Another feasible option is for both women to undergo artificial insemination, better known as reciprocal insemination. In such case, they can choose between using the sperm of two different, anonymous sperm donors, or a known sperm donor, whether it is a brother, family member, or friend of the couple.
What is reciprocal or lesbian IVF?
This method, as one can see in the picture below, follows the steps of in vitro fertilization, with the difference that it is one member of the couple who undergoes ovum pick-up for egg collection, while the other has the embryo transferred to her uterine lining, and is therefore the one carrying the pregnancy to term. This process is also called egg sharing or shared motherhood.
The process of partner-to-partner assisted reproduction comprises the following steps:
- One woman undergoes controlled ovarian stimulation (COS) for the maturation of multiple follicles in the same cycle
- Ovum pick-up to harvest the mature eggs from the ovary
- Egg insemination with donor sperm
- Embryo culture and selection of the one or ones with the best quality
- Transfer of 1 or 2 embryos to the woman not contributing the eggs
- Quantitative hCG blood pregnancy test: it is usually carried out at the fertility clinic as indicated by the gynecologist, within two weeks before the embryo transfer
The UK Law changed after the implementation of the Human Fertilisation and Embryology Act (HFE) 2008. The civil law was modified on 6 April 2009, and ever since civil partners or married lesbian couples who have children are both considered the legal parents.
Unmarried couples or those who are not civil partners are treated as legal parents as long as they conceive through a fertility clinic licensed by the HFEA.
The Spanish Law, however, grants access to infertility treatments only for married same-sex couples. Lesbian IVF is not covered by insurance in Spain, and therefore there is no alternative but to seek a private clinic.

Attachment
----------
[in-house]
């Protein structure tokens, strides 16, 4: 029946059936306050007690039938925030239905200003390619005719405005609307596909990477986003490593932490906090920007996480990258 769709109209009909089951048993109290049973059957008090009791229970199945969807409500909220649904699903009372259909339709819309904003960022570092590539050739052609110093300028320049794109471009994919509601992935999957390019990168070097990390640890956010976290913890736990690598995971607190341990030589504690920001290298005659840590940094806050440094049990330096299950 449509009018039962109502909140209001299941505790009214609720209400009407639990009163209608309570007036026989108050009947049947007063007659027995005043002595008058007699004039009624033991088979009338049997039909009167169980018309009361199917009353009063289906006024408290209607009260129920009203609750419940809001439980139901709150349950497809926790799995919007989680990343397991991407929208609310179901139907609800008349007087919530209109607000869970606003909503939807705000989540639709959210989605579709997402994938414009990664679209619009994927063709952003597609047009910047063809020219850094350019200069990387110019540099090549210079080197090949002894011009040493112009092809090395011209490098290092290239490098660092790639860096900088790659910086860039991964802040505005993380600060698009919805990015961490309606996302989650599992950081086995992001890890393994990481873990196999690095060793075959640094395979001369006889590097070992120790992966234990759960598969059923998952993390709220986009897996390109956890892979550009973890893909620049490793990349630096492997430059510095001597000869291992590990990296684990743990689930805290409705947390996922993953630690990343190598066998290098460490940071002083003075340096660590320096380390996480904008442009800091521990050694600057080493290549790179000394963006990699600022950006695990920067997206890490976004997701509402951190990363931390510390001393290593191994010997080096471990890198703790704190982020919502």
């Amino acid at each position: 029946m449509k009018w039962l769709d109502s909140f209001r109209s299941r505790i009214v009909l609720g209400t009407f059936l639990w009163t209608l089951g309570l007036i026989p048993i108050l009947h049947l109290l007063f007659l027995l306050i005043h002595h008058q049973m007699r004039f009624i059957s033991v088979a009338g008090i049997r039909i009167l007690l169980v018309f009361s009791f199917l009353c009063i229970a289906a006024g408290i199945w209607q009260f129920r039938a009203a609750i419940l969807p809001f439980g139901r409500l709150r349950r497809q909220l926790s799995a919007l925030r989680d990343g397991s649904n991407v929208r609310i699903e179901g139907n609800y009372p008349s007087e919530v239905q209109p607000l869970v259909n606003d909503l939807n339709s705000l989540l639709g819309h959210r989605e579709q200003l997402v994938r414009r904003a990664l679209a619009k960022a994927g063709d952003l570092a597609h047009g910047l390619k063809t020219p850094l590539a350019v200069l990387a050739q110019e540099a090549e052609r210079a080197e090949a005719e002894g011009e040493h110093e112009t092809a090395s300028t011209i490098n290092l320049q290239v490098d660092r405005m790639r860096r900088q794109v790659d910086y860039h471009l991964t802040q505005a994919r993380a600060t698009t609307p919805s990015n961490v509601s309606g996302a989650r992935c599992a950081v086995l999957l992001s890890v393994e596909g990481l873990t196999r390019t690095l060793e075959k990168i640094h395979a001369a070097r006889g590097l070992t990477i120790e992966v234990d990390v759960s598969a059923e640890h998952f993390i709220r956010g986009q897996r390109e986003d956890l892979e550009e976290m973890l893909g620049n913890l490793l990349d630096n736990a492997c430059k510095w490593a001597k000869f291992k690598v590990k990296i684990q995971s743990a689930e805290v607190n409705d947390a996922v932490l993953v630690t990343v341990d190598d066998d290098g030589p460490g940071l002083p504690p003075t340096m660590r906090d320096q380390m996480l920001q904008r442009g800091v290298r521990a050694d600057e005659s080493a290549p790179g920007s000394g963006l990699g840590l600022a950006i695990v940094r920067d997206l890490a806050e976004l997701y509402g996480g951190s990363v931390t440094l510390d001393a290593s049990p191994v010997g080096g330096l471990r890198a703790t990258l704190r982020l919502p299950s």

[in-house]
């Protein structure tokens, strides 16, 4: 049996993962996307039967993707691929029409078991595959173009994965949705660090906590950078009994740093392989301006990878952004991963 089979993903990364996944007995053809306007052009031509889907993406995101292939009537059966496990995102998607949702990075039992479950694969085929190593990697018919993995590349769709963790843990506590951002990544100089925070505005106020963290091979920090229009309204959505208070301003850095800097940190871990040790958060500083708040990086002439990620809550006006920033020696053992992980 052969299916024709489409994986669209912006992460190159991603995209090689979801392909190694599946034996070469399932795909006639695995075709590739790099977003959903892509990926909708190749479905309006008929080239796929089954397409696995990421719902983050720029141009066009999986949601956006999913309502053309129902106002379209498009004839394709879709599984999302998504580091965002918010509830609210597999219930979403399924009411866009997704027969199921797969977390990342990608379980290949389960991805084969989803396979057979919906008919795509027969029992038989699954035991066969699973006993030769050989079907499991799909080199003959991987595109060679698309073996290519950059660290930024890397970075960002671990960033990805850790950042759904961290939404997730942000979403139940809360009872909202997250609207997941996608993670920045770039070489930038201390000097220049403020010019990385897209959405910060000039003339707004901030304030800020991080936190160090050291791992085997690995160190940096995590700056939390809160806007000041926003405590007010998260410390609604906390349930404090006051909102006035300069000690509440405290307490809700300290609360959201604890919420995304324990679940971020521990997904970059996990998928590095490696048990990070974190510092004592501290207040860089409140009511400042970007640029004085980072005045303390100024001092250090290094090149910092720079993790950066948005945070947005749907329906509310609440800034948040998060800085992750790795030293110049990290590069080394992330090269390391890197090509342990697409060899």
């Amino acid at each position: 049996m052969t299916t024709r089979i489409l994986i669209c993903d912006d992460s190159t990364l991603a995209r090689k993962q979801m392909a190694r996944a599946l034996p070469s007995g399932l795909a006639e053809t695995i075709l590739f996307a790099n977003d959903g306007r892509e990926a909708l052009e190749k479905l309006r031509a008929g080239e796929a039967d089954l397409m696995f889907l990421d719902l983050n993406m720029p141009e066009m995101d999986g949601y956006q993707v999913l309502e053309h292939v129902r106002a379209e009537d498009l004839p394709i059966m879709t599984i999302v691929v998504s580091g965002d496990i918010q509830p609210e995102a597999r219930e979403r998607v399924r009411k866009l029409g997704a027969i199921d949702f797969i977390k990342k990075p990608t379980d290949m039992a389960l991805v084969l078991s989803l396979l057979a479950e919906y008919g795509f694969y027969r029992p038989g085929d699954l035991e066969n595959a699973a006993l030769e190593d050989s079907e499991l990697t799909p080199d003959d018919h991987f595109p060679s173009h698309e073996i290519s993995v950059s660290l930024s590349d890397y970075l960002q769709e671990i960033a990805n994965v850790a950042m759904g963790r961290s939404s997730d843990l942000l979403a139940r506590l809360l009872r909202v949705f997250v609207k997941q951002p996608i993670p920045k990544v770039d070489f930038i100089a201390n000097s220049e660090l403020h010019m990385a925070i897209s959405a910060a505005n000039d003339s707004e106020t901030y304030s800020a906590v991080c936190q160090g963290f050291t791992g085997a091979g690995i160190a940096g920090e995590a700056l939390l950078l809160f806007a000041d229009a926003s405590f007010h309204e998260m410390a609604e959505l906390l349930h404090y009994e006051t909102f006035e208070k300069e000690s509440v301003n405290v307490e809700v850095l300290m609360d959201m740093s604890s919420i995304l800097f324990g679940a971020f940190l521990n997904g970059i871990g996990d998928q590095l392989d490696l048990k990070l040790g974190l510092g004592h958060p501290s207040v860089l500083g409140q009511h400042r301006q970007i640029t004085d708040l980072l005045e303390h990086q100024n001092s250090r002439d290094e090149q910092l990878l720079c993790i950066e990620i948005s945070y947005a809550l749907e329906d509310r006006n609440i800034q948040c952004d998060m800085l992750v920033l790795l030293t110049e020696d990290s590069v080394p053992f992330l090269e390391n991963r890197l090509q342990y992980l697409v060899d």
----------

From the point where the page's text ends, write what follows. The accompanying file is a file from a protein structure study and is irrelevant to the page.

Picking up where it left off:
According to the Spanish Law on Assisted Reproduction, only the woman herself or her spouse is allowed to use her gametes, so marriage is a prerequisite for this treatment to be done under legal conditions.
Normally, insurance providers do not cover reciprocal IVF services unless medical necessity is documented. So you can get an idea, the costs of partner assisted reproduction are similar to those of IVF with a known sperm donor:
- Fresh cycle of IVF: €11,000
- Fertility medications: €2,800-€9,400 for each partner
- Total cost: €20,000 approx.
It should be kept in mind that, in case of failure on the first attempt, a second cycle with frozen embryos would be necessary (i.e. frozen embryo transfer or FET), which would add €2,800-$4,700 to the overall cost. These prices may vary from clinic to clinic as well as by country.
Egg donation from your partner
Although less commonly, IVF can be done with one partner’s eggs and the semen of a sperm donor.
The steps to be followed are:
- Controlled ovarian stimulation
- Ovum pick-up to retrieve the mature eggs
- Egg insemination with donor sperm
- Embryo culture and selection of the embryo(s) with the highest quality
- Embryo transfer back to the uterus of the partner who has contributed the egg(s)
- Quantitative hCG blood pregnancy test: it is done by the staff at the clinic within 2 weeks after the transfer approximately